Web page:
Skip to main content


Sidebar – What’s it like to do research in the Brazilian Rain Forest?

I have lived and worked abroad for most of my adult life, including many years in Indonesia, Thailand, and Malaysia, so it was not too difficult adjusting to life in the Brazilian Amazon. I learned to speak Portuguese in the field; my tutors were the field assistants that I hired locally. The politics of doing research on this species are challenging and complicated. That side of my research has been almost as educational and fascinating as the actual fieldwork.

The Future of Mahogany

This post is part of the Science Tuesday feature series on the USDA blog. Check back each week as we showcase stories and news from the USDA’s rich science and research portfolio.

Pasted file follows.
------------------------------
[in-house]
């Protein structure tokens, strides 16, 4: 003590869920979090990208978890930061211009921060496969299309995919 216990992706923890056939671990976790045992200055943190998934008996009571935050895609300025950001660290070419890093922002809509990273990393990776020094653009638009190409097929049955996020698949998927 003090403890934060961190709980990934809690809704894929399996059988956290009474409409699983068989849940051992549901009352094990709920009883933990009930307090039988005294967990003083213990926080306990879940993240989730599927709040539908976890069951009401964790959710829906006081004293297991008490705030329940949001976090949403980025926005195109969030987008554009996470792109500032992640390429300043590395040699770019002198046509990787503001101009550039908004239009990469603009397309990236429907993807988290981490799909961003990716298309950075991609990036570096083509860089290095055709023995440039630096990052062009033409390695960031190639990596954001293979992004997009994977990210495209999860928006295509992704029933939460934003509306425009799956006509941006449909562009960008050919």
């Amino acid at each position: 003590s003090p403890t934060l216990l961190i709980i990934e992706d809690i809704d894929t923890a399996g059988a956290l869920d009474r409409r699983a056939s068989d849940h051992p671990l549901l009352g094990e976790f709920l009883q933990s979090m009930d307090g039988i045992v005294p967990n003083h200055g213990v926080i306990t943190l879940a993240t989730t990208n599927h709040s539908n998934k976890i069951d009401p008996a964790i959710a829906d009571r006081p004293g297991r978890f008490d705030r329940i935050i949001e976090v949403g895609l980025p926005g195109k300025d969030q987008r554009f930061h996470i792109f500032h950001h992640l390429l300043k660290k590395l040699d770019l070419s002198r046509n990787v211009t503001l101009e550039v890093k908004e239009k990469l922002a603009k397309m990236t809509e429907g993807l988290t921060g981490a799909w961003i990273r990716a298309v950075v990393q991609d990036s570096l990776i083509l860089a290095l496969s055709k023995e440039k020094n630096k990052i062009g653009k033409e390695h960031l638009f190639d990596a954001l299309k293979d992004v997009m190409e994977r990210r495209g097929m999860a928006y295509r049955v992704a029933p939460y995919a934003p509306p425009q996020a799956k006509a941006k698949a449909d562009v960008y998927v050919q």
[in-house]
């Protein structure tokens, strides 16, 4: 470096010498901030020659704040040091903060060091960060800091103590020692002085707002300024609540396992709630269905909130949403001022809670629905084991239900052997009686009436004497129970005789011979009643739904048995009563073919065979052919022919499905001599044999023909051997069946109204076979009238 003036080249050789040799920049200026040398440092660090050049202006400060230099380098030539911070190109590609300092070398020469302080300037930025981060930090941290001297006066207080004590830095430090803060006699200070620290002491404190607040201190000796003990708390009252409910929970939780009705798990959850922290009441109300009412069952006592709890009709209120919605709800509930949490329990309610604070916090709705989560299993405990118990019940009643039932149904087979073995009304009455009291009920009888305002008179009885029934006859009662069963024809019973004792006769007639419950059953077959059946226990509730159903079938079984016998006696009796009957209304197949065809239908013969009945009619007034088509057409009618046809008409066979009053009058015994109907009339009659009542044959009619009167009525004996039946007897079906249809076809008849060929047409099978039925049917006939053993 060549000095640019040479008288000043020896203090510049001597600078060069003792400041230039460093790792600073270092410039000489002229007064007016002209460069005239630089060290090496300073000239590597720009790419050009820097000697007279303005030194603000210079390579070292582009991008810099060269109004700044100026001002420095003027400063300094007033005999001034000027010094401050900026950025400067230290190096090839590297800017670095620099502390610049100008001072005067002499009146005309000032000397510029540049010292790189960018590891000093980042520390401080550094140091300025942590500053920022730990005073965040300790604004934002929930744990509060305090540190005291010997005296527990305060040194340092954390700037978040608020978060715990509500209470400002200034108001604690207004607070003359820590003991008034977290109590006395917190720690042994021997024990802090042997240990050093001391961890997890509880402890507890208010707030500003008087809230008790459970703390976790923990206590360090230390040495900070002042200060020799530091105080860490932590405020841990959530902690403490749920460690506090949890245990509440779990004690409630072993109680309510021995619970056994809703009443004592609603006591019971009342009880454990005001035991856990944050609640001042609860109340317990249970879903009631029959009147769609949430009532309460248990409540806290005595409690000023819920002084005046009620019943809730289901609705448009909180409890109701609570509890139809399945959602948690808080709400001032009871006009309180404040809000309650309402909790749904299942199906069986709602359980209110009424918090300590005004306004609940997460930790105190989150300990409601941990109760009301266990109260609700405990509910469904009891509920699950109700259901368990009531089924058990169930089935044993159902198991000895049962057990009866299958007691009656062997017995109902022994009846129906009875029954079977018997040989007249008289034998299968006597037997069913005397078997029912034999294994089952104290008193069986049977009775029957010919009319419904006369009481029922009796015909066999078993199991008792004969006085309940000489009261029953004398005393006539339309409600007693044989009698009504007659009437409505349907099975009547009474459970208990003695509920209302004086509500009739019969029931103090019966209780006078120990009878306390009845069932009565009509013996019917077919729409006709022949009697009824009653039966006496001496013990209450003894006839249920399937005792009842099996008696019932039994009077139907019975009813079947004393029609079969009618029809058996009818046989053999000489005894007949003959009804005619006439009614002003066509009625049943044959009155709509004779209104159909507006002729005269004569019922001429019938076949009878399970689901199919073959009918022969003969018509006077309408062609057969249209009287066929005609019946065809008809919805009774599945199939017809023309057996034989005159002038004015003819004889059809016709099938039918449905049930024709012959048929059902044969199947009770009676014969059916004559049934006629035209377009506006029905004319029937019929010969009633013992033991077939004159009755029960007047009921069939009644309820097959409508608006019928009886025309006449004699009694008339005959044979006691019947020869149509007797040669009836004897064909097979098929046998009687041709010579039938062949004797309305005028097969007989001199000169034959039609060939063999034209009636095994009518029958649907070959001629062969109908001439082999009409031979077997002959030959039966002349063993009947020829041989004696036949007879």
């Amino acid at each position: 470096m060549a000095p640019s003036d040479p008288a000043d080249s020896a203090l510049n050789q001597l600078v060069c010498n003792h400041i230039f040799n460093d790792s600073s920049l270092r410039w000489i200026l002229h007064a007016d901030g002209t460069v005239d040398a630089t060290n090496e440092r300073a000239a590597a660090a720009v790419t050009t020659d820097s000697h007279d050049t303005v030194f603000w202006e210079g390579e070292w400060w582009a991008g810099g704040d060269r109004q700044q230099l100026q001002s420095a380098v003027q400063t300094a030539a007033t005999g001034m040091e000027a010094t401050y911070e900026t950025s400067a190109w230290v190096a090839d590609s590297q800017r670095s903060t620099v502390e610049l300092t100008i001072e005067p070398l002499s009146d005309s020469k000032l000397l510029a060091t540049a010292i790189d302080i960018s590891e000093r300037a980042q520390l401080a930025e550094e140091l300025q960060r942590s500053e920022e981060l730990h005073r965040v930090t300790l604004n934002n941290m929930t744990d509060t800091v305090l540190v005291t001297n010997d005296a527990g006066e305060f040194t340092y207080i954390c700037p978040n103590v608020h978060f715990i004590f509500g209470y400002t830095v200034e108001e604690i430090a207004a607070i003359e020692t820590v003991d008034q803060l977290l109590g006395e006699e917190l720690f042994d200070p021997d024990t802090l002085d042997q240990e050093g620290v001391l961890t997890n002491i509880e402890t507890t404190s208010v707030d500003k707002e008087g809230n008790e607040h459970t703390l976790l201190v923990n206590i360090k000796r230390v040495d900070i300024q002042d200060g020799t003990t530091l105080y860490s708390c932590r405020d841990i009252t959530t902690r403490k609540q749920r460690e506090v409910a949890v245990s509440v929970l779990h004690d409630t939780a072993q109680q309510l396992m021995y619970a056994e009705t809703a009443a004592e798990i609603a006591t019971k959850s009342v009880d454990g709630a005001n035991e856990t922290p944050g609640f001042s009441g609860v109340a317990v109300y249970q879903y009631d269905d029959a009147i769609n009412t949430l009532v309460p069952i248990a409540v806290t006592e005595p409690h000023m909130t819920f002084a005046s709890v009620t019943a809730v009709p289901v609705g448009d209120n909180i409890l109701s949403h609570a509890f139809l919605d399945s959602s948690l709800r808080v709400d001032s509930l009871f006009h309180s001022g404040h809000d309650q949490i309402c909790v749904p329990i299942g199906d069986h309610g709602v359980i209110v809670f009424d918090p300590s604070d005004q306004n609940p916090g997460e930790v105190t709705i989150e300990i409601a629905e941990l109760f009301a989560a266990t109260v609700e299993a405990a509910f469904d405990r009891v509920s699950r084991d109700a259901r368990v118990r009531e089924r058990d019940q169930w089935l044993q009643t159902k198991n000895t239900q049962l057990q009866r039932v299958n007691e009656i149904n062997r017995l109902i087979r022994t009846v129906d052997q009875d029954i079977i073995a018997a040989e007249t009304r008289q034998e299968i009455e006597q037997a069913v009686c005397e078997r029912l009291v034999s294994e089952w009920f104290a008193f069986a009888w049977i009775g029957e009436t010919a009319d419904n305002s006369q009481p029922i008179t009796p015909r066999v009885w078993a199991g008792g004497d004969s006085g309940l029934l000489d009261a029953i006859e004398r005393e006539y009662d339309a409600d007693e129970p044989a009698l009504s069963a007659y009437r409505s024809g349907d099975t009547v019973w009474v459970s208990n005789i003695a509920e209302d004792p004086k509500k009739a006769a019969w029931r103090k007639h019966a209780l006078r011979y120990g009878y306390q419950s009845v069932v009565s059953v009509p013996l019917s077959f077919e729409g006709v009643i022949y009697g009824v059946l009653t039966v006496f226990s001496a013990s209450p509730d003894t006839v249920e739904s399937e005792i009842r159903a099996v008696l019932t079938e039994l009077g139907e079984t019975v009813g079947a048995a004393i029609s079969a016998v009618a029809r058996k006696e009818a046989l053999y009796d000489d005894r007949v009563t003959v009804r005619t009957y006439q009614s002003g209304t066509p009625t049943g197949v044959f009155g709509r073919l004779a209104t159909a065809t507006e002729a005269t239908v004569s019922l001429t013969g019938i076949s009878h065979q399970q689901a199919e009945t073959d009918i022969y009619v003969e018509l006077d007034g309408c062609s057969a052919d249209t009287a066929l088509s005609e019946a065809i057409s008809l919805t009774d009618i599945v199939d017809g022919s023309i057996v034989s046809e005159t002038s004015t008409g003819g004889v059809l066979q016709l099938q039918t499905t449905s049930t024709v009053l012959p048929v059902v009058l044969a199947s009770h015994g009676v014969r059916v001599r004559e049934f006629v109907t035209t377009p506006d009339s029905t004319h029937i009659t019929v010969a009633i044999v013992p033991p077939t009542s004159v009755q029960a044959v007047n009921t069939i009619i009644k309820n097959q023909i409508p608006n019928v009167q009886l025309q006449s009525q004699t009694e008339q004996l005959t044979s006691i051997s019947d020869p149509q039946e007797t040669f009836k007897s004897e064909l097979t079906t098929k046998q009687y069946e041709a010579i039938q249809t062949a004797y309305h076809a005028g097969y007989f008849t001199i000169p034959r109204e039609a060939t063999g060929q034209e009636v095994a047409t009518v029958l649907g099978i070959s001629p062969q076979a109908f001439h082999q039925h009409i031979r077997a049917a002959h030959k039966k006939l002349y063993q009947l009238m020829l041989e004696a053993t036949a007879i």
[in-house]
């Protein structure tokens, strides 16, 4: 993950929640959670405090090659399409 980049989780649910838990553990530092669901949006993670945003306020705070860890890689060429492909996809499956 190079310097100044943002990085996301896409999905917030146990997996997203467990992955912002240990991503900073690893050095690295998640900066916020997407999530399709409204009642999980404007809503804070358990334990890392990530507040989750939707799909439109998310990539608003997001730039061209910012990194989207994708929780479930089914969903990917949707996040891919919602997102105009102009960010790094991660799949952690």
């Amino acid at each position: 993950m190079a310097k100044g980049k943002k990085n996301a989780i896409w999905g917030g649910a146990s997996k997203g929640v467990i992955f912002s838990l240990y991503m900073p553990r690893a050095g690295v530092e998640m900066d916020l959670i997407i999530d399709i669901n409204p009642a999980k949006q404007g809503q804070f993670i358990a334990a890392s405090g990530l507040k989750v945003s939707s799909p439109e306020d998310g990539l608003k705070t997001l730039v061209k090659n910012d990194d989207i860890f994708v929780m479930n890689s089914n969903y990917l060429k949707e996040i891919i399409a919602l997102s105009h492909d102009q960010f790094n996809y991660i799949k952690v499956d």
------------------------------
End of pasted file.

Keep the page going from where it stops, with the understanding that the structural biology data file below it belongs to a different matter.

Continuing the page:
The very name mahogany is synonymous with luxury and sophistication. This beautiful wood has been traded internationally since the Spanish discovered natural forests around 1500 during colonization of Mexico and Central America. Mahogany is more than a pretty plank – its strength, light weight, resistance to rot, and structural stability made it an ideal timber for ocean-going vessels as well as furniture. Mahogany also occupies an important position in the ecosystem insofar as it is a large tree that emerges above the forest canopy. Many other species depend on it for habitat and survival.